0 & 1\\
0 & 0
\end{pmatrix} \begin{pmatrix}
0 & 1\\
0 & 0
\end{pmatrix} =\begin{pmatrix}
0 & 0\\
0 & 0
\end{pmatrix}\ \ , \ \ \ \ \ B^2=\begin{pmatrix}
0 & 0\\
1 & 0
\end{pmatrix}\begin{pmatrix}
0 & 0\\
1 & 0
\end{pmatrix}=\begin{pmatrix}
0 & 0\\
0 & 0
\end{pmatrix}$$

The sum of these two matrices is the matrix $A+B=\begin{pmatrix}
0 & 1\\
1 & 0
\end{pmatrix}$. Then $(A+B)^2=\begin{pmatrix}
0 & 1\\
1 & 0
\end{pmatrix} \begin{pmatrix}
0 & 1\\
1 & 0
\end{pmatrix}=\begin{pmatrix}
1 & 0\\
0 & 1
\end{pmatrix}=I$ so $(A+B)^n=I^n=I, \forall n\in \mathbb{N}_{\geq 2}$, right? (Wondering)

Therefore, $A$ and $B$ are nilpotent but the matrix $A+B$ is not nilpotent.

Is this correct? (Wondering)
Deveno said:
Factor $r$ into primes, say: $r = p_1^{k_1}\cdots p_t^{k_t}$.

What can you say if $r^n = p_1^{nk_1}\cdots p_t^{nk_t} = am$?

In that case we have $r^n\equiv 0\pmod m$.
Deveno said:
b) If $p^2|m$ for a prime $p$, what can you say about $r = \dfrac{m}{p}$?

(Thinking)

Then we have that $m=rp$.

So, $rp=m\equiv 0\pmod m$.

Then $rp\in N(\mathbb{Z}_m)$, right? (Wondering)
 
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Related to Why Are Nilpotent Elements Significant in Ring Theory?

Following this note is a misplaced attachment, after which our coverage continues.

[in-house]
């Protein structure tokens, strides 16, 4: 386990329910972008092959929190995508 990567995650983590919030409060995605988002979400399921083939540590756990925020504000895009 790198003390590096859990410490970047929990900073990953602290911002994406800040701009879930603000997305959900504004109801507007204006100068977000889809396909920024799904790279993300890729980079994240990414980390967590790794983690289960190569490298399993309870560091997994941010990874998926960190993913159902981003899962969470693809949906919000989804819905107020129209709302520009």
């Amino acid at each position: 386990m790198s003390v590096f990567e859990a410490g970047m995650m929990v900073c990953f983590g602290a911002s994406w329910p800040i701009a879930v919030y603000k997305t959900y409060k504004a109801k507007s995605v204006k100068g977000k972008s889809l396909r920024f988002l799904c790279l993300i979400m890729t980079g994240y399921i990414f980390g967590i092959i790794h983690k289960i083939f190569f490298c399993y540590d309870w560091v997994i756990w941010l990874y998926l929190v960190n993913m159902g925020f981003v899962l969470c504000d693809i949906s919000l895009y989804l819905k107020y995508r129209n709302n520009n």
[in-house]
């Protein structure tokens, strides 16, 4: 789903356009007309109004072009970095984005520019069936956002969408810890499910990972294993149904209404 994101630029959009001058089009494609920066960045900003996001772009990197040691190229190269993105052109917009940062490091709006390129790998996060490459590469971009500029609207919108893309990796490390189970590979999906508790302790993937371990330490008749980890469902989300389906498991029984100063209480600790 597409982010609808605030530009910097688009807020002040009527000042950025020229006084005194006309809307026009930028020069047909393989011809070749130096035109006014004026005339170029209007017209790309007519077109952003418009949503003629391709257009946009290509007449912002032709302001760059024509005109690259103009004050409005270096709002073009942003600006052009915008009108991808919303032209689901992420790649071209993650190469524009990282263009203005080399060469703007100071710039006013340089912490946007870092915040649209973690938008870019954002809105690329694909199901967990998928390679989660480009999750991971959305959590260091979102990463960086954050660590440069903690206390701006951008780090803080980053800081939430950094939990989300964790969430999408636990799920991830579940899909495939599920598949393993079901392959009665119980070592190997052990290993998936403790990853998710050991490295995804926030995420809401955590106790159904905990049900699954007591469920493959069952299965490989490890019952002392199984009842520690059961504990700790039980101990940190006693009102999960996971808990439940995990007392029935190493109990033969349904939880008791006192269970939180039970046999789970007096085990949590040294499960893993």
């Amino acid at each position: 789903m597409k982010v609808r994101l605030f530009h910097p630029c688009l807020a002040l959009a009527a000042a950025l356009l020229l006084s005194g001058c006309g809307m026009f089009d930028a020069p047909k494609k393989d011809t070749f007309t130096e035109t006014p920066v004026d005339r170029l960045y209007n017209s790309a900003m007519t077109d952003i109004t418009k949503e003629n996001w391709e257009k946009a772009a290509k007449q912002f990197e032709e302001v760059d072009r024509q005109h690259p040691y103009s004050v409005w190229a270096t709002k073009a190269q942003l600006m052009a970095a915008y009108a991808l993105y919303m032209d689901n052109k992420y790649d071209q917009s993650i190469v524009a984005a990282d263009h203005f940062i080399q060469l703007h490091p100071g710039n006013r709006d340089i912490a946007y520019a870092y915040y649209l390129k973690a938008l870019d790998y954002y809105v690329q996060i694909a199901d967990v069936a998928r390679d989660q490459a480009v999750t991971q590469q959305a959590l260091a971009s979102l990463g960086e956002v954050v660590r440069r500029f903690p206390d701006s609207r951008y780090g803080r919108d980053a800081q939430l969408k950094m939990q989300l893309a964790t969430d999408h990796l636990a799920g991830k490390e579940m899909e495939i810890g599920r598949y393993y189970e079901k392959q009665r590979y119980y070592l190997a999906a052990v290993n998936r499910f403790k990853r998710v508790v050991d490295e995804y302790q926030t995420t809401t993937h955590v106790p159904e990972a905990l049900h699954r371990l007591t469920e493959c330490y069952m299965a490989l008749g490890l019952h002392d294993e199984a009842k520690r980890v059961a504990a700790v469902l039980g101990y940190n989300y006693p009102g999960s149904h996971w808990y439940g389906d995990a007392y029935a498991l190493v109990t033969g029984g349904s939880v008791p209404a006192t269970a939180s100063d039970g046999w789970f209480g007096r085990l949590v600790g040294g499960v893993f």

1. What is a set of nilpotent elements?

A set of nilpotent elements is a subset of a mathematical structure (such as a group or ring) that consists of elements whose powers eventually become equal to the identity element. In other words, for every element in the set, there exists a positive integer n such that the nth power of the element is equal to the identity element.

2. What is the significance of nilpotent elements?

Nilpotent elements are significant because they provide a way to classify elements in a mathematical structure based on their behavior. They are also useful in studying and understanding the properties of the structure as a whole.

3. How are nilpotent elements different from zero divisors?

Nilpotent elements and zero divisors are two different concepts. While nilpotent elements have powers that eventually become equal to the identity element, zero divisors are elements that, when multiplied together, result in the zero element. In other words, zero divisors produce a product of zero, while nilpotent elements do not necessarily have this property.

4. Can a set of nilpotent elements be empty?

Yes, a set of nilpotent elements can be empty. In fact, for some structures such as fields, the set of nilpotent elements is always empty because the only element that has a power equal to the identity element is the identity element itself.

5. How do nilpotent elements relate to other types of elements in a mathematical structure?

Nilpotent elements can coexist with other types of elements in a mathematical structure. For example, in a ring, a nilpotent element can be both a zero divisor and a unit. However, in some structures, such as fields, there can be no nilpotent elements, as every element has a multiplicative inverse and powers of any element cannot be equal to the identity element unless the element itself is the identity element.